Man who killed girlfriend escapes death sentence

Man who killed girlfriend escapes death sentence

Six years after he was arrested for murdering his Indonesian girlfriend, a Bangladeshi construction worker escaped the hangman's noose on Tuesday.

Kamrul Hasan Abdul Quddus, 40, is the fourth convicted murderer on death row to be given a life sentence instead of the death penalty. He was also ordered to be caned 10 strokes.

This follows changes to the law which took effect this year, giving judges the discretion to impose either the death penalty or life imprisonment for certain categories of murder.

Kamrul was convicted in 2010 of murdering Yulia Afriyanti, 25, who worked here as a maid.

Her naked body was found on Dec 16, 2007, in a cardboard box in a unit of the Viz@Holland condominium, which was then under construction.

At Kamrul's re-sentencing on Tuesday, his lawyer P. Suppiah asked the court to impose a life sentence, arguing that there was only circumstantial evidence linking him to the crime.

Deputy Public Prosecutor Ruth Wong did not object to a life term but sought 16 to 18 strokes of the cane, saying Kamrul used considerable force on the woman.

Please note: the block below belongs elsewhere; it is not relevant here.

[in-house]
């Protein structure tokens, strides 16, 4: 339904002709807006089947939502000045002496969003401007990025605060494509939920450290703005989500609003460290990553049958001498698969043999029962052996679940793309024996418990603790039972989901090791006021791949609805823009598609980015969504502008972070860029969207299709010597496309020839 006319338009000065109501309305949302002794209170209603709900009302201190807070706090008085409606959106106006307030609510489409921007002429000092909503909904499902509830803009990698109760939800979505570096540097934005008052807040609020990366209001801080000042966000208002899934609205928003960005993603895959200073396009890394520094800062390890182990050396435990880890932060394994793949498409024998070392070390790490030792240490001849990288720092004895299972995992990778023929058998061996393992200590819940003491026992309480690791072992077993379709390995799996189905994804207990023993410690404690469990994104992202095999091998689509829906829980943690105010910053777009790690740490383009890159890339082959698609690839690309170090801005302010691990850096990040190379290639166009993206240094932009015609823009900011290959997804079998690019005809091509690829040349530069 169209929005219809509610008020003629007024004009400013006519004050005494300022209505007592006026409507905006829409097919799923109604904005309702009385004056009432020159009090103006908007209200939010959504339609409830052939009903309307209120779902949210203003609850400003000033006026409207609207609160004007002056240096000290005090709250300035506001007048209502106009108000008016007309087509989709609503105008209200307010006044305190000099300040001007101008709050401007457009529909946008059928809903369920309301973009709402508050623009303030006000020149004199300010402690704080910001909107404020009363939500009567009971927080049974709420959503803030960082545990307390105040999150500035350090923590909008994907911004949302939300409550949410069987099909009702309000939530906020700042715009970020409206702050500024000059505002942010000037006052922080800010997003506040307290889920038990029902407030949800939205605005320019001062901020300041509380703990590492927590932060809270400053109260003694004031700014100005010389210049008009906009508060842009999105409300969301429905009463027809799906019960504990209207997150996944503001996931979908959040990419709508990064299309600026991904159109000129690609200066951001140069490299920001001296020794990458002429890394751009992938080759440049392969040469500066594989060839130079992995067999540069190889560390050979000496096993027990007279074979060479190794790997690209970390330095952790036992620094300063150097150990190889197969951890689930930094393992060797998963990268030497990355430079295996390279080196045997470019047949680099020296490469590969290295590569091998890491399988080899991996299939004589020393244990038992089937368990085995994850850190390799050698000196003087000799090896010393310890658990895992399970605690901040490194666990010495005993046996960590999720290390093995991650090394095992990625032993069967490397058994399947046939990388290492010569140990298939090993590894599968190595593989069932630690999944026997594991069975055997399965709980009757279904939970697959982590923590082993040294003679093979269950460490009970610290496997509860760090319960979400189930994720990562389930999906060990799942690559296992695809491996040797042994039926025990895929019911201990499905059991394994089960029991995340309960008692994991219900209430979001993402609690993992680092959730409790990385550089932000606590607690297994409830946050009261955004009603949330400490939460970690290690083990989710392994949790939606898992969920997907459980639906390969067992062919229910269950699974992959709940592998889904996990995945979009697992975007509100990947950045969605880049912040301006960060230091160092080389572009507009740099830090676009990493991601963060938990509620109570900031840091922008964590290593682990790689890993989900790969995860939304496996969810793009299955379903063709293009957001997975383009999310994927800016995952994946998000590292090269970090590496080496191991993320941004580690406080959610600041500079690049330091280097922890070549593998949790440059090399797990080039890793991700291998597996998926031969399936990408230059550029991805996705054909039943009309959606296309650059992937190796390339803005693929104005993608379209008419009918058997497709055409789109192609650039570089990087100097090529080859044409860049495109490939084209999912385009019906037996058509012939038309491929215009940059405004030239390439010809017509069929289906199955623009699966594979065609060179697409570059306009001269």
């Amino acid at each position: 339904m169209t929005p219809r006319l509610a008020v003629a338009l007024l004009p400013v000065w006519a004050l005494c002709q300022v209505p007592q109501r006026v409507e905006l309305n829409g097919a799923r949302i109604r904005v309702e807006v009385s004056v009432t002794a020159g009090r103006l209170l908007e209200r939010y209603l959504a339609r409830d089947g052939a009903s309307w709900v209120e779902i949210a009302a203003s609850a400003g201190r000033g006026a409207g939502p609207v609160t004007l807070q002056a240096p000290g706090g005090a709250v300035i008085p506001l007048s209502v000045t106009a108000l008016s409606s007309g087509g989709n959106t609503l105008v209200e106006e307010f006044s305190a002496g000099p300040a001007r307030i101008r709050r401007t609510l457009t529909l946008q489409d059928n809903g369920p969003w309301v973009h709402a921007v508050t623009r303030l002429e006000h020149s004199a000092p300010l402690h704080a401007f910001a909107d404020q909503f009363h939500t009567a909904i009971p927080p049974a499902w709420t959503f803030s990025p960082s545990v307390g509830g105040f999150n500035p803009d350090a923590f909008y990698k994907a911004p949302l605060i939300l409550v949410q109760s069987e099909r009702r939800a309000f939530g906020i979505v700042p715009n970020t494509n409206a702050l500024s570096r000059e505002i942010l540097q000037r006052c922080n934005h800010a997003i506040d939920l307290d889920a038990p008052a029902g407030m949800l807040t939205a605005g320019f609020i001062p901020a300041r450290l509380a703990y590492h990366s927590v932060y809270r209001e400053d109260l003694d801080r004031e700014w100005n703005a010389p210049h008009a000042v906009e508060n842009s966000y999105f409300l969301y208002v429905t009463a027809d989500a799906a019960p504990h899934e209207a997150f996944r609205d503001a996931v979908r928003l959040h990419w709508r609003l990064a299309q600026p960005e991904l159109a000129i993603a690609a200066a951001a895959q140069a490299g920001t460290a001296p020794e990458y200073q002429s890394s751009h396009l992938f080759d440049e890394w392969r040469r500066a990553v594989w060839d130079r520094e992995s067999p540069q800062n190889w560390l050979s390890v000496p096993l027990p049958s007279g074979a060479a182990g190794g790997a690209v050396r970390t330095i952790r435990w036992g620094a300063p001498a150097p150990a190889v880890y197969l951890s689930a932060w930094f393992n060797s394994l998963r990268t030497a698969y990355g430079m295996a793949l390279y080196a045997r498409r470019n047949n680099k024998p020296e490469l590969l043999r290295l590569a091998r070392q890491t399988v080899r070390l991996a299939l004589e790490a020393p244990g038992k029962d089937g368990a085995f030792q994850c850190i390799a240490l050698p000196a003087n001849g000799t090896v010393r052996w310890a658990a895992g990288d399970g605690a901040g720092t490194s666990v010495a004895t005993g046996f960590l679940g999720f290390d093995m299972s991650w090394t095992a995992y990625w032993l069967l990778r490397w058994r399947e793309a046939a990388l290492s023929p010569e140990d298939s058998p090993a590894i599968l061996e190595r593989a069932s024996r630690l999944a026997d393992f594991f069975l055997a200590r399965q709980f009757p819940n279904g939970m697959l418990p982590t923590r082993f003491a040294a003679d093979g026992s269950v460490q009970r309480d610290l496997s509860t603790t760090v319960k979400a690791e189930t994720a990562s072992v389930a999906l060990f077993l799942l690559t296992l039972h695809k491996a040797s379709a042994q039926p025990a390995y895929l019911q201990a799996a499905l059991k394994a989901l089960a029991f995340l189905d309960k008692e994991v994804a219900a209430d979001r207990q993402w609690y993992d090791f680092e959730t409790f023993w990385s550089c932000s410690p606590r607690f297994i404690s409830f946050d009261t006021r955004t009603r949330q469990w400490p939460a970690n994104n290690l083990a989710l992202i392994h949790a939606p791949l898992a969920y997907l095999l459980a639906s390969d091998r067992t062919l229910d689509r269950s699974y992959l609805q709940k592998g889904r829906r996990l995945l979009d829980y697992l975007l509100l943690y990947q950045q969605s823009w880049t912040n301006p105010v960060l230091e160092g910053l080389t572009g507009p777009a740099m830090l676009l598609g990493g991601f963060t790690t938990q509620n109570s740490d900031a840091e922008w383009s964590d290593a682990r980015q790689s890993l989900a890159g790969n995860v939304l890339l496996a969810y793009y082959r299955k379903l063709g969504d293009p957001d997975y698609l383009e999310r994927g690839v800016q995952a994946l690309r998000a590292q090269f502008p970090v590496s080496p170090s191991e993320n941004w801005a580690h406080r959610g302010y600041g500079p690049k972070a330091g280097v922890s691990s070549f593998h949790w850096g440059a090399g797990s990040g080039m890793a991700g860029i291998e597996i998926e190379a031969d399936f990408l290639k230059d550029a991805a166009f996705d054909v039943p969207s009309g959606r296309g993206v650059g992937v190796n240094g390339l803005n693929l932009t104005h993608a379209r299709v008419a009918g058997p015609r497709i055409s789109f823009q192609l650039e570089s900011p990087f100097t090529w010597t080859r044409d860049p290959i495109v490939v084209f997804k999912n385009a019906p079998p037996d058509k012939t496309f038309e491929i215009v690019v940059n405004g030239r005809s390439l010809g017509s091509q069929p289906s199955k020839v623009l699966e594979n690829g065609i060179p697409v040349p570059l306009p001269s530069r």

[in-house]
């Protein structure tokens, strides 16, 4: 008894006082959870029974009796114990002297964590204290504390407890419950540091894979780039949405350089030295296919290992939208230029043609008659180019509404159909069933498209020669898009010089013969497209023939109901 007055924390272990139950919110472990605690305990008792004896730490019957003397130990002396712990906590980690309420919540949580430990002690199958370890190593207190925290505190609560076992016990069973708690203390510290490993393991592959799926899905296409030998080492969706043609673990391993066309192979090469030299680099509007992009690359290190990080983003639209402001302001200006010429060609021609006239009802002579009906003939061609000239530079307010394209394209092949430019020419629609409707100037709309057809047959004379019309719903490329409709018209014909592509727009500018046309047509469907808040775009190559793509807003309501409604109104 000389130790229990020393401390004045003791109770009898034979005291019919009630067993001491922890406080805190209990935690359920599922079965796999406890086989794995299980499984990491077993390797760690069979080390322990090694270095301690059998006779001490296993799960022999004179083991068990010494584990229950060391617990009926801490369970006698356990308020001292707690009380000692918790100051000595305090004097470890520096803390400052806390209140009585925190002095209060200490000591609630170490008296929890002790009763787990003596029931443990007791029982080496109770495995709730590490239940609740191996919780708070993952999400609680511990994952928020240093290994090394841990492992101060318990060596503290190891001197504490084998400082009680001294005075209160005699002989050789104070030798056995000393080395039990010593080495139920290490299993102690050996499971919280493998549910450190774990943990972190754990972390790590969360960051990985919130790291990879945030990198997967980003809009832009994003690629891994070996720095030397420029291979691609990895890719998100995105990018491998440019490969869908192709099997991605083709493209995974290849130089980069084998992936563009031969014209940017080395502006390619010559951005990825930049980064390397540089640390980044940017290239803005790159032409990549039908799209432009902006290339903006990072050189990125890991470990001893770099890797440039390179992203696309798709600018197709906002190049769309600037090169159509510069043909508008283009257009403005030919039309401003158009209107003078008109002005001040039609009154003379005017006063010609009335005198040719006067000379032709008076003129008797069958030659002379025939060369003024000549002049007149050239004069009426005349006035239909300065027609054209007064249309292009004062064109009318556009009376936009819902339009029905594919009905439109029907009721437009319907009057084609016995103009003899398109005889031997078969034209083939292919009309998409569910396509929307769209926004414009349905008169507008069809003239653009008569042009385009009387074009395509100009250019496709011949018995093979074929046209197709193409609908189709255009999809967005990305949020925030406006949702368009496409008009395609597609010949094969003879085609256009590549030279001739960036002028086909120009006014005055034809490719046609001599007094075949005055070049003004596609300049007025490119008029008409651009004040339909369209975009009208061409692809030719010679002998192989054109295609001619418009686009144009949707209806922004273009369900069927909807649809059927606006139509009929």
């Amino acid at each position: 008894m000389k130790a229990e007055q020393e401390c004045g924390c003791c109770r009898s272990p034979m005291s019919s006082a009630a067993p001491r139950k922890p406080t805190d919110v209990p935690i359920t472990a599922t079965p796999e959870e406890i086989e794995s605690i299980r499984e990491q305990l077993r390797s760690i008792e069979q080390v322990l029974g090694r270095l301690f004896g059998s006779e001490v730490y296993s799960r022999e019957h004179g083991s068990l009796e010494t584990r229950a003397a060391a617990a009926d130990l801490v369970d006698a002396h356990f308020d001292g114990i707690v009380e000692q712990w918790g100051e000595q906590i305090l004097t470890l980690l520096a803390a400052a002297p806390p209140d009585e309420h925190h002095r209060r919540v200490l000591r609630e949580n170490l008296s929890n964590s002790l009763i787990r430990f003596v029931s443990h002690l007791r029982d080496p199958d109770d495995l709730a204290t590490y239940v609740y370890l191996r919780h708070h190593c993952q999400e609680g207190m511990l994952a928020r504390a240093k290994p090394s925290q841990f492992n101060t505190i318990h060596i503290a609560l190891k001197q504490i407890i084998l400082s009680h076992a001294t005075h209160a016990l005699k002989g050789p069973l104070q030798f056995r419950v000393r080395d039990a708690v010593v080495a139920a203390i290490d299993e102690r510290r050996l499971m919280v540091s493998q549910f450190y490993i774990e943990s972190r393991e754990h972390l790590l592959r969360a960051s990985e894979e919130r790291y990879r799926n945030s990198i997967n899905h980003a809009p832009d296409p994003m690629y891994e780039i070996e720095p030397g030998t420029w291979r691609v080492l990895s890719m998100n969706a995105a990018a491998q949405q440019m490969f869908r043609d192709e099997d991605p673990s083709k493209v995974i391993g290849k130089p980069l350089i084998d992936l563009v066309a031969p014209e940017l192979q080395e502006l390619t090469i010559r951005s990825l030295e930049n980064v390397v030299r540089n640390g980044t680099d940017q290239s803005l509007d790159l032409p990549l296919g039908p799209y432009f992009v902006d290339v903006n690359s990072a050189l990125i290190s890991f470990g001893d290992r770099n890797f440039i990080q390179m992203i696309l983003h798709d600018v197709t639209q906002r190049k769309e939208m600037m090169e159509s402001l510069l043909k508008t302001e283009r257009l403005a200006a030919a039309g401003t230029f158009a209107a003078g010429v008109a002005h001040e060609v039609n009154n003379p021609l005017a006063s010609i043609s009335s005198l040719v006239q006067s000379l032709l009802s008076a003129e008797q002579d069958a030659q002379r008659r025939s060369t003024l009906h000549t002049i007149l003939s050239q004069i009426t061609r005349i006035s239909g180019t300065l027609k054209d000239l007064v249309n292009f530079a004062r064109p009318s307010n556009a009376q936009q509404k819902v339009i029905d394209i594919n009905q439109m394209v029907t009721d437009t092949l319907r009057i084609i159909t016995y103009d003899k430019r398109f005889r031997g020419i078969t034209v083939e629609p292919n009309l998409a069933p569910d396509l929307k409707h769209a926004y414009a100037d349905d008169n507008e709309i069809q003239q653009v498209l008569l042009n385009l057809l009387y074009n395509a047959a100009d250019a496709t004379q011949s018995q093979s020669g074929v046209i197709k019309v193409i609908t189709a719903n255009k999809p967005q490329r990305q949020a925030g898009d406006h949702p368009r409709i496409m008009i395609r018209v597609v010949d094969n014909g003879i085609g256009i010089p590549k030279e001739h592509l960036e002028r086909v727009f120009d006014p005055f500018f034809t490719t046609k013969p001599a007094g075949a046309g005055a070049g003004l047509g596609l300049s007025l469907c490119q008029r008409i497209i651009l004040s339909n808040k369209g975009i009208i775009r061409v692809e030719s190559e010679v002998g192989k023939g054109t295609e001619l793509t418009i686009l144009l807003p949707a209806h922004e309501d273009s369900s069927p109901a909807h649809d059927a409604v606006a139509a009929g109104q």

Justice Choo Han Teck, noting he was not the judge in Kamrul's trial, said he would grant some leniency.

The trial judge, Justice Kan Ting Chiu, retired in 2011. In January 2010, he had concluded that Kamrul strangled Ms Yulia, saying that the strong circumstantial evidence was corroborated by his lies to the police and the inference drawn from his choice not to take the stand. The maid's belongings were found in his locker, her work permit was in his pocket, and tests indicated he had sex with her before she died.

Kamrul's appeal was dismissed in July that year.

Last year, he tried and failed to reopen the case.

However, with the changes to the law, his case was sent back to the High Court to determine whether he should be hanged or jailed for life.

The other three murderers before him who were sentenced to life instead were: Fabian Adiu Edwin, 23, a construction worker from Sabah; Jabing Kho, 29, a rag-and-bone man from Sarawak; and Bijukumar Remadevi Nair Gopinathan, 37, a shipyard worker from India. They were also given canings of between 18 and 24 strokes.


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